But the second factor, the similarity of Reform Judaism is to progressive Christianity, stood out even clearer. Here’s a statement from Rodelph Shomom’s website about the congregation:
Rodeph Sholom is a wonderful congregation, embodying a strong commitment to purposeful Jewish living and the pursuit of human dignity. Our congregation is a true community, excelling in meaningful worship, educational opportunities for all ages, social and tzedakah programs. We strive to be an extended family of people who care about each other and our community.
And here’s a statement about Reform Judaism in general: The great contribution of Reform Judaism is that it has enabled the Jewish people to introduce innovation while preserving tradition, to embrace diversity while asserting commonality, to affirm beliefs without rejecting those who doubt, and to bring faith to sacred texts without sacrificing critical scholarship.
And there we have it. Within Reform Judaism, women and men have equal roles, the GLBTQI community is fully accepted, and they seek to work for a more just society. Again, from their website: To be a Reform Jew is to hear the voice of the prophets in our head; to be engaged in the ongoing work of tikkun olam; to strive to improve the world in which we live; to be God’s partners in standing up for the voiceless and fixing what is broken in our society.
“Tikkun olam,” which translates essentially as “repairing the world,” is a beautiful phrase that also characterizes much of Progressive Christianity, and certainly has characterized the social justice message that has always informed the Wesleyan movement.
If you want to know more about the Jewish understanding of this phrase, this link is useful. Be sure and read all three responses, Orthodox, Conservative and Reform. If you do, you will also hear echos of the Christian conservative-progressive tension.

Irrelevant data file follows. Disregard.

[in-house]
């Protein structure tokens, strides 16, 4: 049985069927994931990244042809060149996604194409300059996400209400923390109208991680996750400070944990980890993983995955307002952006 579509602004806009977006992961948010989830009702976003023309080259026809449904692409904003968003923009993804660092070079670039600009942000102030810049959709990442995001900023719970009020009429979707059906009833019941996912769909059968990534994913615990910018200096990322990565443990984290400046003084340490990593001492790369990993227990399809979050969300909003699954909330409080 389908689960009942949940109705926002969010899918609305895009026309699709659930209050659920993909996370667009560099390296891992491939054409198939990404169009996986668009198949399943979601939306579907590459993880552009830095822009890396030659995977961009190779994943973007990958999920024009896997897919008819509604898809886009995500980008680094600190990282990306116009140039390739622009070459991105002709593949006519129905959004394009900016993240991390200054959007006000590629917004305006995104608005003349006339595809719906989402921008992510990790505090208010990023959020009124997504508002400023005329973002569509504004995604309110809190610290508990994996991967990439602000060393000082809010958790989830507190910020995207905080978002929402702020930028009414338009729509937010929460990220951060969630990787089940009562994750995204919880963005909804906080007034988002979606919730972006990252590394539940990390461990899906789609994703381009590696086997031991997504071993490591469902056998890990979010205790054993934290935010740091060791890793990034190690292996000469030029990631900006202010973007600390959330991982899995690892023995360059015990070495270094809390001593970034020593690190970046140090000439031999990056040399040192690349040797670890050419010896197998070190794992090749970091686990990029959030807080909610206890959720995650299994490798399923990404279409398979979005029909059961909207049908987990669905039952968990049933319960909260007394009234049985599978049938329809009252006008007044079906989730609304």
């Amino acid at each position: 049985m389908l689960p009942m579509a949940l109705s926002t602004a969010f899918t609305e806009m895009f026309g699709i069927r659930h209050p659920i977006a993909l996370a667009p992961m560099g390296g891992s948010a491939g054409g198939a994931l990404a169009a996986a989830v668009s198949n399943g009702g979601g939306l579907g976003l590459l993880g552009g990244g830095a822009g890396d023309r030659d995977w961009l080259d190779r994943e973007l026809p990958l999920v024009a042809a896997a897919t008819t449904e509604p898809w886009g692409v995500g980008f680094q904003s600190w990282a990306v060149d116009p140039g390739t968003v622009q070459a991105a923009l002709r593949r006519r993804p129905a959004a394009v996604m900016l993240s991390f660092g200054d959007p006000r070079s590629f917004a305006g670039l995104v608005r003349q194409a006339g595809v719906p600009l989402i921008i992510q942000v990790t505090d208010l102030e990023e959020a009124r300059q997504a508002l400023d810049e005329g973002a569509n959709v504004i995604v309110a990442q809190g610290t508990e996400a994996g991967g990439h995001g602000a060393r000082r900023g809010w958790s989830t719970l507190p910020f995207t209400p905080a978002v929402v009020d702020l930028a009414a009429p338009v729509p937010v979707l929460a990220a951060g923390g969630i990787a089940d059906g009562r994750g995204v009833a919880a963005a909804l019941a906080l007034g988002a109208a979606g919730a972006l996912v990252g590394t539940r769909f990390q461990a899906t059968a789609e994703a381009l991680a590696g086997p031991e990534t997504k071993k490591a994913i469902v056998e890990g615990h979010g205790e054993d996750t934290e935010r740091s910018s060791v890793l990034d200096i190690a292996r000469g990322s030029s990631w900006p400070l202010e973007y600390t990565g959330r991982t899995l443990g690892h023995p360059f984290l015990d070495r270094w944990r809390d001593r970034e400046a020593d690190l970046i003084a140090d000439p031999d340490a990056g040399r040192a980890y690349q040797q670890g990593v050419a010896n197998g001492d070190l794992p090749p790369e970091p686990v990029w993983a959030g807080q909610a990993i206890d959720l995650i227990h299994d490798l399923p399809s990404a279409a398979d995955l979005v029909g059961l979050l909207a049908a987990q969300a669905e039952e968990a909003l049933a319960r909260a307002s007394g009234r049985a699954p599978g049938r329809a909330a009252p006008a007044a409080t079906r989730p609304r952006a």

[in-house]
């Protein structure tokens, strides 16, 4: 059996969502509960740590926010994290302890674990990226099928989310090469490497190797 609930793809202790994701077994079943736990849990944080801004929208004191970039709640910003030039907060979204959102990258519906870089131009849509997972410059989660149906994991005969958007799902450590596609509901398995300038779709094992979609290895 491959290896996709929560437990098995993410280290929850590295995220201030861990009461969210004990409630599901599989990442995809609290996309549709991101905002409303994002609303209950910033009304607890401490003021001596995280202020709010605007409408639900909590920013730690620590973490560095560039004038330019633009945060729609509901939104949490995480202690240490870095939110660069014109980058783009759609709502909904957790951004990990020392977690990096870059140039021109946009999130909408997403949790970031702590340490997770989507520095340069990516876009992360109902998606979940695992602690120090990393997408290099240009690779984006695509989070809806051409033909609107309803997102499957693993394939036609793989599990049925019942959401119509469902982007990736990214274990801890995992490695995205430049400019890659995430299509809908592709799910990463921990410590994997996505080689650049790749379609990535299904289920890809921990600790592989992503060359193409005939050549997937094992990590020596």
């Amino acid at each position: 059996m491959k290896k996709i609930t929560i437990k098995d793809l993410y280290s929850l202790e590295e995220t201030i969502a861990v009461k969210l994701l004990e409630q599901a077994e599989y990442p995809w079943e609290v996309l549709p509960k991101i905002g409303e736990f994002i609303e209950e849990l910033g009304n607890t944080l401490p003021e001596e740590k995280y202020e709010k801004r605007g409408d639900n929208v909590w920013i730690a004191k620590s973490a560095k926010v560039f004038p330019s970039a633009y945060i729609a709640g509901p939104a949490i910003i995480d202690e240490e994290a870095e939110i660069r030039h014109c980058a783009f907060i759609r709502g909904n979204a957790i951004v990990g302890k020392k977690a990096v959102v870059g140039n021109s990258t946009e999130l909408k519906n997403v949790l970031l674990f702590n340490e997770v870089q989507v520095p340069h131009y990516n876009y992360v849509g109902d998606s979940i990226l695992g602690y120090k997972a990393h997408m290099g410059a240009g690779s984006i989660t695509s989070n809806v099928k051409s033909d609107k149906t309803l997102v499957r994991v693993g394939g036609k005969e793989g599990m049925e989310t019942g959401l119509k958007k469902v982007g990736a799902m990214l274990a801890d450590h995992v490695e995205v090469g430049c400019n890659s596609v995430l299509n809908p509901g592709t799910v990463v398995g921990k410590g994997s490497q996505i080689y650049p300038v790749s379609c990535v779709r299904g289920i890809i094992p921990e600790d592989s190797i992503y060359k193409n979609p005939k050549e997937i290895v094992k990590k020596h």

What we are experiencing in The United Methodist Church has been also experienced for centuries in the Jewish world. They have re-organized themselves into three main bodies. We, as Christians, have split into hundreds, if not thousands. And if the UMC does indeed split over our current tensions, we will not end up with two different Methodist traditions, but will probably end up shattering into nothingness. That’s what human nature, so sure of its own righteousness and general unwillingness to acknowledge the equal surety of another’s righteousness, does.
I am in the middle of reading “The Righteous Mind: Why Good People are Divided by Politics and Religion” by Jonathan Haidt. I’m finding this a compelling read as he skillfully explains how we develop our internal moral codes and why essentially good people do end up on the opposite side of key issues. It is a book that really ought to be required reading for every person preparing to attend the 2016 General Conference of the UMC, and anyone else who is engaged in deep conflict with others over issues of morality and justice. Both “sides” are right. Even so, we can go into the future looking at the higher calling of unity, found in our corporate need for grace.
May the peace of the Sabbath be with us all.